UN Puts Off Destroying Last Smallpox Viruses
GENEVA (AP) — Health ministers from around the world agreed yesterday to put off setting a deadline to destroy the last known stockpiles of the smallpox virus for three more years, rejecting a U.S. plan that had called for a five-year delay.
After two days of heated debate, the 193-nation World Health Assembly agreed by consensus to a compromise that calls for another review in 2014.
The United States had proposed a five-year extension to destroying the U.S. and Russian stockpiles, arguing that more research is needed and the stockpiles could help prevent one of the world's deadliest diseases from being used as a biological weapon.
But opponents at the decision-making assembly of the World Health Organization said they saw little reason to retain the stockpiles, and objected to the delay in destroying them.
Dr. Nils Daulaire, head of the U.S. Office of Global Health Affairs and the chief American delegate to the assembly, expressed some disappointment but said the compromise was satisfactory.
"We were disappointed that despite the fact that we had extremely strong support for a resolution that would have even more strongly endorsed the program of research and that a majority of that support came from the global south, that Iran almost unilaterally blocked that," he said. "We could have won a vote if we had chosen to go that route, but it was not the way we view the well-being of both WHO processes and global health."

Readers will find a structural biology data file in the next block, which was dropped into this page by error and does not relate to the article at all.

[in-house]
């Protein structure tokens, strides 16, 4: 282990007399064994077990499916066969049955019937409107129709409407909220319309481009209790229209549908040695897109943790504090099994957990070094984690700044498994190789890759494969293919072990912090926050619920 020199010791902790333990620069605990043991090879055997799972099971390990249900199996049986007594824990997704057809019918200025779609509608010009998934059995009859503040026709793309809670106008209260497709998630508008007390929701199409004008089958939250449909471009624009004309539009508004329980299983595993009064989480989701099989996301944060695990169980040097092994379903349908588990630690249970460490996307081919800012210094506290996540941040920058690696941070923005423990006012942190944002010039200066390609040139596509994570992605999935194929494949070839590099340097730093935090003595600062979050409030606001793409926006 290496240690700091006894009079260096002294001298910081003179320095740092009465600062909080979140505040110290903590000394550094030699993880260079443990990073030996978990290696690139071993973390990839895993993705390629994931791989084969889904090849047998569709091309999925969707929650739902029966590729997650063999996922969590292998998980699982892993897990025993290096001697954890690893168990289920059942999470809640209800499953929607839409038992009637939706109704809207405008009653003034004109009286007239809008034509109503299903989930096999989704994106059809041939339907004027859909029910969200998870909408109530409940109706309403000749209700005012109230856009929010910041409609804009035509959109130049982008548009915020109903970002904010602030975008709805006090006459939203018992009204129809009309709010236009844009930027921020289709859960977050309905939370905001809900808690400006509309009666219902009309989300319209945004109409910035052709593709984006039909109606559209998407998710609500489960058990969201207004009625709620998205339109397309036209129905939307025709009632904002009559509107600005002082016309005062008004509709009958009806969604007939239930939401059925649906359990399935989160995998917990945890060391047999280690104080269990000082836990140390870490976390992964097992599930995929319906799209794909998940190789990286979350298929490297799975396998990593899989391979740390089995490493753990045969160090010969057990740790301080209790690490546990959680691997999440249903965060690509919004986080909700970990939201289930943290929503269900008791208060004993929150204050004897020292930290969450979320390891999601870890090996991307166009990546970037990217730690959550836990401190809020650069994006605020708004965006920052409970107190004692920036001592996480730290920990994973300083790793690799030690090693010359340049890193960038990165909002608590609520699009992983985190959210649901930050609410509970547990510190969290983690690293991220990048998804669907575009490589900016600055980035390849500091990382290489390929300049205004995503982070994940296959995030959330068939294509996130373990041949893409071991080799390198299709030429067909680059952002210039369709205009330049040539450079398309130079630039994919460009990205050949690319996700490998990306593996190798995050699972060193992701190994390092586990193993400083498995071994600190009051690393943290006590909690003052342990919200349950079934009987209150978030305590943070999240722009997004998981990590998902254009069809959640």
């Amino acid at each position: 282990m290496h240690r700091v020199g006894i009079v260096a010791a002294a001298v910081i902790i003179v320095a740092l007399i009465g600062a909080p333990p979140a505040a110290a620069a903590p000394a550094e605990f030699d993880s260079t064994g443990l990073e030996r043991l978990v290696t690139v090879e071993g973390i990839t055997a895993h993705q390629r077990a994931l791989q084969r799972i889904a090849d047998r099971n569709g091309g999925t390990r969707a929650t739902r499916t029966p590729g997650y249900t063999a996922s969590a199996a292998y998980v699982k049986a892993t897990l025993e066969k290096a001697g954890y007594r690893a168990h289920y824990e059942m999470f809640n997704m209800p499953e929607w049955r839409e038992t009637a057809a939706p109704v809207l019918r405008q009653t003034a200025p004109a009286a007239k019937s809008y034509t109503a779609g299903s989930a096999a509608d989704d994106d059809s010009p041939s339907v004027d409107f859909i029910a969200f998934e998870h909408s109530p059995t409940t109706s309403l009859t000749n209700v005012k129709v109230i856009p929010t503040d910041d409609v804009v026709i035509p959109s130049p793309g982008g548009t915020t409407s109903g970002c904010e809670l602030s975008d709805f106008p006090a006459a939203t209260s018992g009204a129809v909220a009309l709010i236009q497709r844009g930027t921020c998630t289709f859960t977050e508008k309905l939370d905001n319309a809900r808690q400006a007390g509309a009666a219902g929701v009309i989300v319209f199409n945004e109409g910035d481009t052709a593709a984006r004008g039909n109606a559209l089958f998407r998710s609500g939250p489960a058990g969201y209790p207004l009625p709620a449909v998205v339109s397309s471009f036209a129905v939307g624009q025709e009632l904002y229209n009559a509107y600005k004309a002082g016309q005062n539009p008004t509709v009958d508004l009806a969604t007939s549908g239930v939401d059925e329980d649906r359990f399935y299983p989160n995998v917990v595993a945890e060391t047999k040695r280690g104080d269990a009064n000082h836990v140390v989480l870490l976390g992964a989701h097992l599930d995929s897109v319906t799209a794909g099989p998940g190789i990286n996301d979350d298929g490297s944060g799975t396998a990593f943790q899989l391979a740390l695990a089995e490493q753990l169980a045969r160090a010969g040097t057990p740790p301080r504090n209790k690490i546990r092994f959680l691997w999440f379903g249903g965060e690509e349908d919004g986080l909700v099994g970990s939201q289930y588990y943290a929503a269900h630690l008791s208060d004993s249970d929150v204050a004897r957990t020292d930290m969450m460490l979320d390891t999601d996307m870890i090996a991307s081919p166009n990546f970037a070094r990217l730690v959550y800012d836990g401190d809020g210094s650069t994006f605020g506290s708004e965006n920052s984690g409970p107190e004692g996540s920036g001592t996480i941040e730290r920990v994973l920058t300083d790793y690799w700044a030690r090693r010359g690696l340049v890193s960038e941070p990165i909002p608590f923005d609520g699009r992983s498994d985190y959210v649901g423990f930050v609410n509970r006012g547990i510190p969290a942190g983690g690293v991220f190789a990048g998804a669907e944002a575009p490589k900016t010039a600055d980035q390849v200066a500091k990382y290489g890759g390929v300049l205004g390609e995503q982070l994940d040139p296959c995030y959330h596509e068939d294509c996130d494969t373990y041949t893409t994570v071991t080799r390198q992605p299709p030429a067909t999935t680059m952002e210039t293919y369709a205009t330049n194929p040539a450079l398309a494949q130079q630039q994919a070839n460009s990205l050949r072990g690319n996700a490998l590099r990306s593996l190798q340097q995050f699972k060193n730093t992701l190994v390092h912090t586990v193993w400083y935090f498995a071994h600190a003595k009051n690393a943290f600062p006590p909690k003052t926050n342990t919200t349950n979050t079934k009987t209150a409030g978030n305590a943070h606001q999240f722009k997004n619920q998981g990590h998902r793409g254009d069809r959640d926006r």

The assembly, like the U.N. General Assembly, is a world forum whose decisions aren't legally binding. It declared smallpox officially eradicated in 1980, and the U.N. health agency has been discussing whether to destroy the virus since 1986.
Then in 2007, the health assembly asked WHO's director-general to oversee a major review of the situation so that the 2011 assembly could agree on when to destroy the last known stockpiles.
Daulaire said the U.S. would act in accordance with the decisions made by the assembly.
"We're very committed to consensus decisions at WHO," he said. "We believe even more strongly that WHO is a very important institution and that it has moral force and that maintaining consensus and acting on the basis of that consensus is critical for global public health."
WHO officials said in a statement that the assembly "strongly reaffirmed the decision of previous assemblies that the remaining stock of smallpox (variola) virus should be destroyed when crucial research based on the virus has been completed."